A White Person’s Guide to Doing the Right Thing When You Witness a Racist Shakedown
By: Lisa M. Hayes – Confluence Daily is your daily news source for women in the know.
In case you haven’t noticed, there has been a rash of white folks calling the cops on black folks for nothing more than doing their thing while being black. There’s a lot of video floating around out there documenting the terror of being a victim of a racist shakedown.
It’s a legitimate debate. Is this “Trump’s America” or has it always been this way for people of color and we’re just talking about it more. However, statistics show that hate crimes, hate speech, and hate, in general, are on the rise.
I recently talked to a lovely white woman who stood by quietly watching another white woman being very nasty with a black man who was walking his dog through their neighborhood. While she didn’t call the police she threatened to do just that.
This man was clearly shaken. He explained to her he lived in the neighborhood and he walked his dog there frequently. However, it escalated quickly when he wouldn’t provide her his address after she demanded it.
My friend stood there. She wanted to interject. She wanted to speak up, but she was terrified. So, she didn’t and the guilt was killing her. She actually crossed the street to get away from the drama and watch from a “safe distance”. She was seriously considering combing the neighborhood looking for this man so she could apologize – but she was afraid and ashamed to do that too.
So, what is a white person to do when they witness a racist shakedown?
Crossing the street and staying silent is NOT the thing to do.
Instead, make yourself a supportive presence for the person under attack. Remember it’s not about you. It’s about making yourself present for a person who may feel very alone.
1. Speak up.
When you see someone behaving inappropriately, as a white person, there is very little risk for you if you speak up and say something. However, there is a lot of risk for a person of color and understanding that is important.
You don’t have to make it a civics or civil rights lesson. You don’t have to meet the rage of a racist with rage. In fact, you shouldn’t. Neither going to be helpful for the person you’re trying to help. You simply might want to point out the obvious.
“Hey, this person is simply just, fill in the blank, (doing their job, standing there, sitting in their car, trying to get into their hotel room). No one is breaking the law. No one is getting hurt. There is no need to call the police. If you do, I will stay here and make a statement.”
“You are making yourself look bad and people are watching you. You need to leave this person alone so that this situation doesn’t escalate.”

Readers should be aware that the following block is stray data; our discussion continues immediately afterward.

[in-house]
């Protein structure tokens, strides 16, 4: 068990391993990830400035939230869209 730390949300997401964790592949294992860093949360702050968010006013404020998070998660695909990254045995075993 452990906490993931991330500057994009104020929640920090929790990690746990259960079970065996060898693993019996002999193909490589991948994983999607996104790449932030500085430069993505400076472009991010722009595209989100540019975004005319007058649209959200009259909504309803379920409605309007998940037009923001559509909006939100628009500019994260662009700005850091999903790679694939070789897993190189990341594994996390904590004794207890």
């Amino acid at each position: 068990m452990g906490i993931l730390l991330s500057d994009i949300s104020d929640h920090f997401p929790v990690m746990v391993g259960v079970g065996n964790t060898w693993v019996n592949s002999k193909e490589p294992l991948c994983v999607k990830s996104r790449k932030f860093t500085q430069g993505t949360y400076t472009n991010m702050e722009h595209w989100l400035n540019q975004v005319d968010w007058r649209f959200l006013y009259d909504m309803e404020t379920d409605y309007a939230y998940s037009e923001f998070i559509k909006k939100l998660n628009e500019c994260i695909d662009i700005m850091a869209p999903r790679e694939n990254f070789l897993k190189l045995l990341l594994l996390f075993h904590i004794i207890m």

2. Check in with and stay with the person who’s being threatened.
It would be terrifying to be verbally attacked with racist bullshit or having someone threatening to call the police on you for no good reason. It’s confronting, it’s humiliating, and there are legitimate reasons to be afraid for your safety when you’re a person of color on the receiving end of something like that.
If you witness that happening to someone, again, as a white person, you are at very little risk in that situation. However, the person of color is at great risk for a number of things.
So, first things first. Ask the person of color who’s being threatened if they are ok. Ask that person what they need. Let them know you’re not going to walk away. Make your physical presence of support obvious.
3. You should be the one to take the video.
When someone is under attack, they may not be thinking clearly. We’ve all seen the videos of people who recorded their own racist shakedown. However, you can’t expect anyone to do that under the gun. It may not be safe for them to do so. So, you can and should pull out your phone and record even if other people are doing the same.
Sometimes just the act of being filmed will stop an escalating ugly situation. Sometimes it will infuriate aggressor. Record it anyway.
And by the way, your job as a recording observer does not stop if and when the cops arrive. A person of color is at a much greater risk of police brutality than you are. So, stick around and keep rolling with that video.
4. If it escalates to the point you are afraid it might get violent in any way, YOU dial 911 to protect the person who’s being attacked.
People often wait too long to call 911. However, if you call, you stay on the scene until the police LEAVE. Do not call law enforcement and leave a person of color alone. Your job as witness turns into double duty anytime law enforcement is involved.
5. When the situation is over, make sure the vulnerable person is ok before you leave.
If you took video, make certain you get contact information to share it with them.
Ask if they want you to call someone for them. Make sure they get to a safe space like their car or walk them to a public place.
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Lisa M. Hayes, Senior Editor of Confluence Daily.
Confluence Daily is the one place where everything comes together. The one-stop for daily news for women.